Academy yearbook advisers learn a marketing plan of attack

Written by Susan Wuckowitsch

If a tree falls in a forest, does it make a sound? Or, in yearbook terms… If you spend a year of long hours and hard work on a yearbook and no one buys it, was all that time wasted?

The Yearbook Marketing sessions at the Adviser Academy this week offered a great opportunity for advisers to learn creative ways to sell books to students and parents.

The Tuesday afternoon class discussed the concepts of marketing, including the importance of creating a yearbook that people want to buy, setting the price where it is low enough for people to afford but not so low that people don’t perceive it as valuable, hitting the emotions of the purchaser and getting the message out to purchasers.

There is no such thing as getting the yearbook message in front of the purchaser too often. Make sure you let your students AND parents know WHY they want a yearbook, how to buy one (or two!) and make it as easy as possible for them to buy. And…SURPRISE…it’s easier than you think.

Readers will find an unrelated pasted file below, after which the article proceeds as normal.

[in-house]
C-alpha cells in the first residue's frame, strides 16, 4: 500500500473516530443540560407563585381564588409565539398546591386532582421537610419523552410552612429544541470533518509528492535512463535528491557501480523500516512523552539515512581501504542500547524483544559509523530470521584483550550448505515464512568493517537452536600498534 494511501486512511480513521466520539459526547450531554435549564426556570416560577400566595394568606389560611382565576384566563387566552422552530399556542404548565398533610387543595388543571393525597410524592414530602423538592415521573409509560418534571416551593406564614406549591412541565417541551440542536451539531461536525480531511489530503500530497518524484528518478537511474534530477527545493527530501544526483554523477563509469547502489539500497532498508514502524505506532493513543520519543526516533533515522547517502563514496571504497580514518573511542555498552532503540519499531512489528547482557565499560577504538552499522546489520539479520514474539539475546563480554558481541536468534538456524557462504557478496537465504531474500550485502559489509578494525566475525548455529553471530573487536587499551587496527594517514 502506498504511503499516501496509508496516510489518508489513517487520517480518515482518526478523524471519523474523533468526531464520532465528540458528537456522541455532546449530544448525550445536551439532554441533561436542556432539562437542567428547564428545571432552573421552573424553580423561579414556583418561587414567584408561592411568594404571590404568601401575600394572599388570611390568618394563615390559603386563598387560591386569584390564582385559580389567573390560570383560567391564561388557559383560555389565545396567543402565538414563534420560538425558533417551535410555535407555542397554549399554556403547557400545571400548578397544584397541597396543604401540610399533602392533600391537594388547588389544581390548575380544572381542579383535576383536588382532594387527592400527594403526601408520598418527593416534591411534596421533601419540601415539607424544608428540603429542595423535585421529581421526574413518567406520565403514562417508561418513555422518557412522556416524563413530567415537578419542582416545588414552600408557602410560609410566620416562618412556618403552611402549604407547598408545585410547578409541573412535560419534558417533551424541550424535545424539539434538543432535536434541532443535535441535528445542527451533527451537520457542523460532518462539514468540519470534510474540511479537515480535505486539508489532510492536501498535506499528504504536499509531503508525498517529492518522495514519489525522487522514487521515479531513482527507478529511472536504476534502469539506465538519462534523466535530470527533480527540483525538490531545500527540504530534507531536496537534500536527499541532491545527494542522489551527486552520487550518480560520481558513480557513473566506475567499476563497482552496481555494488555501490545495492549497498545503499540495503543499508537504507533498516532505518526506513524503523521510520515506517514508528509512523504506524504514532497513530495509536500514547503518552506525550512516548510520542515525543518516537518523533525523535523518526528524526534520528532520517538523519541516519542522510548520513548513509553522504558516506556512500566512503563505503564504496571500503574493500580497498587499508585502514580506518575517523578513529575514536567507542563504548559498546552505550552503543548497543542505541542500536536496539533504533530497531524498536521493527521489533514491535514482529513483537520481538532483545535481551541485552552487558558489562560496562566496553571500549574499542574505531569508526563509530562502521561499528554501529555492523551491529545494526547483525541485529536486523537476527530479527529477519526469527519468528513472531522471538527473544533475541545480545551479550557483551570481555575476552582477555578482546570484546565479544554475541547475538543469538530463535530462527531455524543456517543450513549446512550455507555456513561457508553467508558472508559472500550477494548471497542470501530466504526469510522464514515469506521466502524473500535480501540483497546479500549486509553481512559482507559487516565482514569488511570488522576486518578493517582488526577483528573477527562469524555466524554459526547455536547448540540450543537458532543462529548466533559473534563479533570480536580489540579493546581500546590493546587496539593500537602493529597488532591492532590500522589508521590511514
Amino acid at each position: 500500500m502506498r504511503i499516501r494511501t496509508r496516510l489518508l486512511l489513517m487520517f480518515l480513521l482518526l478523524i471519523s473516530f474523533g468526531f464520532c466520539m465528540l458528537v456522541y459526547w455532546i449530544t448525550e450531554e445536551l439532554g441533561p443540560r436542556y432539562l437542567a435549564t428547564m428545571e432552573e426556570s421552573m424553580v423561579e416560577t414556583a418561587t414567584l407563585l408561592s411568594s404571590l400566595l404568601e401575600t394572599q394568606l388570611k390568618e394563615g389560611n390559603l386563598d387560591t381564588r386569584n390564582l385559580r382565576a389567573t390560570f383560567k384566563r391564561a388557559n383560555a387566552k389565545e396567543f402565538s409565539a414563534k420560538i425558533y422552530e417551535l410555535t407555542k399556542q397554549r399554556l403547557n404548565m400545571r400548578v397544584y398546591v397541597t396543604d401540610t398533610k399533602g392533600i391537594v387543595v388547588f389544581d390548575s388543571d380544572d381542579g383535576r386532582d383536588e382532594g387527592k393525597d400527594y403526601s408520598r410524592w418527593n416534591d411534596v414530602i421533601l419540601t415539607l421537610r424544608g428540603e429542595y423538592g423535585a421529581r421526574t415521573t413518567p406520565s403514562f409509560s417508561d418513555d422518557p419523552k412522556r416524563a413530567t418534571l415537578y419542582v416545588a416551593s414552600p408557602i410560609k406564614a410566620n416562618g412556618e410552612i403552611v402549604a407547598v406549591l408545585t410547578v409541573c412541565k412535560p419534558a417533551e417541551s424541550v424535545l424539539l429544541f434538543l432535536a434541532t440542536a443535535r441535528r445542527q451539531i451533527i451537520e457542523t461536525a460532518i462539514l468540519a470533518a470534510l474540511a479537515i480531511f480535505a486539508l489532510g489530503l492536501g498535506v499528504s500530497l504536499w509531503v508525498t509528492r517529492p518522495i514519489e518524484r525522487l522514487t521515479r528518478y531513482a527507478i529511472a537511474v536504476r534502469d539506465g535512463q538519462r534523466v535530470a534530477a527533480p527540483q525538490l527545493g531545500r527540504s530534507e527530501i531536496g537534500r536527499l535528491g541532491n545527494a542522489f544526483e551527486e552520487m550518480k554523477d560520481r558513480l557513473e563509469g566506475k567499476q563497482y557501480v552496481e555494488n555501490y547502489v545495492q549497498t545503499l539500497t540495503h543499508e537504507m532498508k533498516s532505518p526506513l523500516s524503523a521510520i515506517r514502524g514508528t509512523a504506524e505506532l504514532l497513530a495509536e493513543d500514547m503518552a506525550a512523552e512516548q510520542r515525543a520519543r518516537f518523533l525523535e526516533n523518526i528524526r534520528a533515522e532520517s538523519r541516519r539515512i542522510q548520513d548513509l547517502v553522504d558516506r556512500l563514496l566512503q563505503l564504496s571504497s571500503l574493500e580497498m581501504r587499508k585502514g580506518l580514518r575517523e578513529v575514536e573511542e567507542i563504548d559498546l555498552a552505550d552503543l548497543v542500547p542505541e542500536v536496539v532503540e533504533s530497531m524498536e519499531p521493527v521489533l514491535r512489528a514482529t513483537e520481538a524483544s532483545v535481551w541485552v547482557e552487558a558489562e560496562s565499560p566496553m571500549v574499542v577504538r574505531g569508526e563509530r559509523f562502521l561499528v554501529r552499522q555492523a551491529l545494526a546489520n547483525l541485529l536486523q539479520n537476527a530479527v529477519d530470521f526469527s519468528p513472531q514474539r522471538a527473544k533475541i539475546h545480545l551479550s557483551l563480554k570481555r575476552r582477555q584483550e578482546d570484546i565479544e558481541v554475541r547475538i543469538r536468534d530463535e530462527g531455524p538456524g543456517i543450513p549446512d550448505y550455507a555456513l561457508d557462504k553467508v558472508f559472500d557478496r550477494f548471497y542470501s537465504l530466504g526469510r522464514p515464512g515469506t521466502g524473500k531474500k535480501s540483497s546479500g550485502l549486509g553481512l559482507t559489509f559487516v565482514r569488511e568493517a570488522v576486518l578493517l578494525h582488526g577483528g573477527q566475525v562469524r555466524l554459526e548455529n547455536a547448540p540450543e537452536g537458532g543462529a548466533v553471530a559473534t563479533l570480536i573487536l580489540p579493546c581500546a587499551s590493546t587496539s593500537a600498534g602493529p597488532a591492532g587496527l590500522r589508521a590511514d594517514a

Advisers who attended this session left with a written plan of which marketing tactics will work for them and how to use them. “That’s a good idea!” was heard several times during this 3-hour open exchange of ideas. The class was certainly an exchange of ideas, as the Walsworth marketing team also left with some fantastic ideas to help schools sell more yearbooks. If you weren’t able to attend the class, be sure to check out the Marketing Help page on walsworthyearbooks.com today!

Susan Wuckowitsch

Susan Wuckowitsch is a misplaced Texan brought to Kansas City by meat (like many people). Several years in meat sales and even more at advertising agencies taught her valuable lessons, including how to sell. She makes her parents proud by actually using her marketing degree from the University of Texas as a Marketing Supervisor for Walsworth Yearbooks. During her 10 years at Walsworth, she has combined her experience and education with a natural love of helping people to work with schools on how to spread the joy of yearbooks to reluctant purchasers.